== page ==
Teaching in Norwegian shall aim at
- developing students' ability to use their mother tongue
in speech and in script
- developing students' knowledge of Norwegian
language, bokmål and nynorsk, and teach students to
love their mother tongue
- conserving and strengthening students' love of reading
and developing their ability to apprehend and
experience the aesthetic and ethical values conveyed
in poetry, so that they even later on will love literature
- training students in understanding spoken and written
Danish and Swedish
Goals for 'Norwegian' in the 1987 curriculum
The teaching of Norwegian shall aim at
- developing students’ ability to listen, talk, read and write, so that they are
able to understand others and self be able to express themselves
confidently and varied
- giving students possibility to active and creative verbal cooperation, to
communicate in different contexts and for different purposes
- giving students good knowledge of and skills in the main language,
knowledge of the side language [‘sidemål’] and dialects, and developing
tolerant attitude to language and language use
- helping students to master rules and norms for language and to master
lingui-stically practical and factual matters in work life, social life and
cultural life
- creating engagement, making joy of reading and aesthetic experiences
and to stimulate students’ love of reading through reading and work with
literary texts
- developing students' ability to perceive, experience and judge content and
language in literature, other texts and media
- letting students work with literature in ways that strengthen the feeling of
identity and open their minds for historical, social and cultural
- giving students a part in the Nordic culture and language community
KUF (1988:129-130)[SO’s translation]
Norwegian in the 1997 curriculum, L97
General aims for the subject are
to increase pupils' abilities in their mother tongue and teach them to avail
themselves of the opportunities for interaction, which their first language
provides both in speech and writing, so that they can acquire the knowledge
and skills that will serve as a platform for further learning in and outside
school, and also make them active participants in society
to strengthen pupils' sense of cultural belonging by mediating experience in
and knowledge of Norwegian language and literature, insight into other
cultures, and understanding the significance of other cultures on the
development of our own
to strengthen pupils' sense of personal identity, their openness to
experience, their creativity, and their belief in their own creative abilities
to make pupils conscious participants in their own learning processes,
provide them with insight into their own linguistic development, and enable
them to use language as an instrument for increasing their insight and
knowledge (
M87’s description of ’language’
Language is a means to orient oneself in
the world, to get contact with others and for
personal development (KUF1988:129).
The language + use = communication model
The three lifeworld aspects
M87 on Norwegian as school subject
Norwegian is a communicational subject,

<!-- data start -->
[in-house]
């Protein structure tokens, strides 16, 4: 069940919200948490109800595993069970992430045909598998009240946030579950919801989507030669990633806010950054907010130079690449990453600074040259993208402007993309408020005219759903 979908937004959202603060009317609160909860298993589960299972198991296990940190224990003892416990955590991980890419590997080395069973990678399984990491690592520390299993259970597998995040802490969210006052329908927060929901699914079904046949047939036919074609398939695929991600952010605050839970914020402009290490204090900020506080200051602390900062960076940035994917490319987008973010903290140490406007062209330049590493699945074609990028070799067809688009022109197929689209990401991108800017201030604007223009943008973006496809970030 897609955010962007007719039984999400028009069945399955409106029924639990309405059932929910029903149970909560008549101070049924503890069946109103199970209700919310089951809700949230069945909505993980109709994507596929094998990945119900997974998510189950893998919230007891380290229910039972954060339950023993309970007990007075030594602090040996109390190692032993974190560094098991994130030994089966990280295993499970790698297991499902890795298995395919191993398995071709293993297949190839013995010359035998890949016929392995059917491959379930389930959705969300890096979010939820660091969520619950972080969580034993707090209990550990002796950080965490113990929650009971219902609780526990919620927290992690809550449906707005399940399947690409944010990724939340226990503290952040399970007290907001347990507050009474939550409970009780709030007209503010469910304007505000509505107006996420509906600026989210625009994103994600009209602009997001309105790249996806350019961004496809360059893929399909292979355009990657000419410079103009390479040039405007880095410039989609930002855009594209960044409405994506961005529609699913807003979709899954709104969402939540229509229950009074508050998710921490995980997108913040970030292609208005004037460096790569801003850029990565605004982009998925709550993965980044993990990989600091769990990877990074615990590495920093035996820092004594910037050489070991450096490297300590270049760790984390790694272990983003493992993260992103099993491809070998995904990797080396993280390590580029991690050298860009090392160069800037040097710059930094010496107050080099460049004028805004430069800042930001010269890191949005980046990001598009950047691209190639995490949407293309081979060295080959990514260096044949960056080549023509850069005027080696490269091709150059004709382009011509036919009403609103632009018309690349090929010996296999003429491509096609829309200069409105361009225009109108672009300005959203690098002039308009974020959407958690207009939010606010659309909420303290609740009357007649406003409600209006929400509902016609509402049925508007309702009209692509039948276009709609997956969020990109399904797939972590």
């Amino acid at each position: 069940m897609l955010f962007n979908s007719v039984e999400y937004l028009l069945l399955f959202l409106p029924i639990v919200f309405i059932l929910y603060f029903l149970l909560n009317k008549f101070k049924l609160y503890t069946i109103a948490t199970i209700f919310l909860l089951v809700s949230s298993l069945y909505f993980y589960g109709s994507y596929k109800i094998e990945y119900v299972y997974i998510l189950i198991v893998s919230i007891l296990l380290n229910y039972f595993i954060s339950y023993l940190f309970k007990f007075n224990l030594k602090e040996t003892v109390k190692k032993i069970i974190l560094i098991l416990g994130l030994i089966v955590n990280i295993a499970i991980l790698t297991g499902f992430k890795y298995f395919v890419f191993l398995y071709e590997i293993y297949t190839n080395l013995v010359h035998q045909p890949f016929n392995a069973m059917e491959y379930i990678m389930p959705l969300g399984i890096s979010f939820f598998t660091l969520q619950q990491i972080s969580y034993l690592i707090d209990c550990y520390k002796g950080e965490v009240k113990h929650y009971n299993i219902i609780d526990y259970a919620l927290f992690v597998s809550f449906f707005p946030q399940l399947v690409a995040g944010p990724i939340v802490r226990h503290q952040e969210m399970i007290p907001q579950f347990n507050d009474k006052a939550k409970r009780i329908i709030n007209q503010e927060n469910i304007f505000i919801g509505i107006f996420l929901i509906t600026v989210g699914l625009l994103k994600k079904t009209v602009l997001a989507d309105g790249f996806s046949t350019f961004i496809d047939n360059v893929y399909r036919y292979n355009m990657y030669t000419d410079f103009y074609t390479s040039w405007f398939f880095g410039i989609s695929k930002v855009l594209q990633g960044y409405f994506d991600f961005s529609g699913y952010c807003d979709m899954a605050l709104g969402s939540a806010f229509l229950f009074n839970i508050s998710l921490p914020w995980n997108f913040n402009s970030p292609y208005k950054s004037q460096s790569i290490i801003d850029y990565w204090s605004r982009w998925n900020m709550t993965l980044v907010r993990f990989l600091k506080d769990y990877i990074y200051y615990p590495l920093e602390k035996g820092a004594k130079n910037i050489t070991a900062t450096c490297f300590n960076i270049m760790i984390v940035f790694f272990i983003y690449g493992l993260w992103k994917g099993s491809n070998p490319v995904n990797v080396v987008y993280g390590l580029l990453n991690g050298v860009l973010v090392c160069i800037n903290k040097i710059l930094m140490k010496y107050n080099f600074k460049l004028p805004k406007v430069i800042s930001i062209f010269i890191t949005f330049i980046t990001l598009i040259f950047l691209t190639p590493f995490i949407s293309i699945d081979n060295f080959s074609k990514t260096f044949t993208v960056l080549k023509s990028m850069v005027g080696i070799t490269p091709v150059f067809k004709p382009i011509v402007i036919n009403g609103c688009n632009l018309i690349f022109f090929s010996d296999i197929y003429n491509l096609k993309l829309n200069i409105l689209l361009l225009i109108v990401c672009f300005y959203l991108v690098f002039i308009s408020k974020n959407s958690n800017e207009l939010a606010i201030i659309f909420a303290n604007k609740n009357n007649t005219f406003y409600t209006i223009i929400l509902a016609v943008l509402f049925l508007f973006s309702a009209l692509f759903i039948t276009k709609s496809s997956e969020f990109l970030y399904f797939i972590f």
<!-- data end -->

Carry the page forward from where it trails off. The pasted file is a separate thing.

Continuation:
an aesthetic subject and a central subject
for maintaning culture and tradition. It is
further a basic tool subject in school [and]
(…) an attitudinal subject (KUF, 1988:129)
Characterization of Norwegian as a school subject in
• The subject Norwegian, then, is about identity.
[Norsk er eit identitetsfag.]
• The subject Norwegian, then, is about experience.
[Norsk er eit opplevingsfag]
• The subject Norwegian, then, is about becoming
educated.[Norsk er eit danningsfag.]
• The subject Norwegian, then, is about culture.
[Norsk er eit kulturfag.]
• The subject Norwegian, then, is about skills.
[Norsk er eit dugleiksfag.]
• The subject Norwegian, then, is about communication
[Norsk er eit kommunikasjonsfag.]
RMERCA (1999:121-123)
Norwegian as a school subject in R06
Norwegian is a central subject for cultural
understanding, communication, Bildung
and development of identity
(UFD, 2005:37).
(R06) Norwegian…
…is a central subject…
…establishes itself between…
…relates to a broad specter of texts…
…shall help students to orient…
…shall cater for…
… etc
In other words: Norwegian in this curricular context
is seen not as much as a defined content (nouns),
but rather as an action (verbs) which is consistant with the
title for the chapter, Goals for the subject [formål med faget]
(UFD, 2005:37)
Summing up comparatively
- focus on language and its form (nationalistic?)
- curricular goals are few and specific
- language and literature important (literary?)
- curricular goals are few and specific
- communication a competitor (functionalistic?)
- curricular goals are manifold and ambitious
- focal shift from language to student
- new that Norw. is described/defines as school subject
- language now secondary to the developing students
and their discursive abilities (constructivistic?)
- language as learning instrument (meta-cognitive?)
- description of the ’nature’ of the school subject in six parts
- no overall goals given; shift to ’competence goals’
expected to be reached after year 2, 4 7 and 10
- text the dominant part of the school subject (textual?)
- the school subject is given purposes, not described as such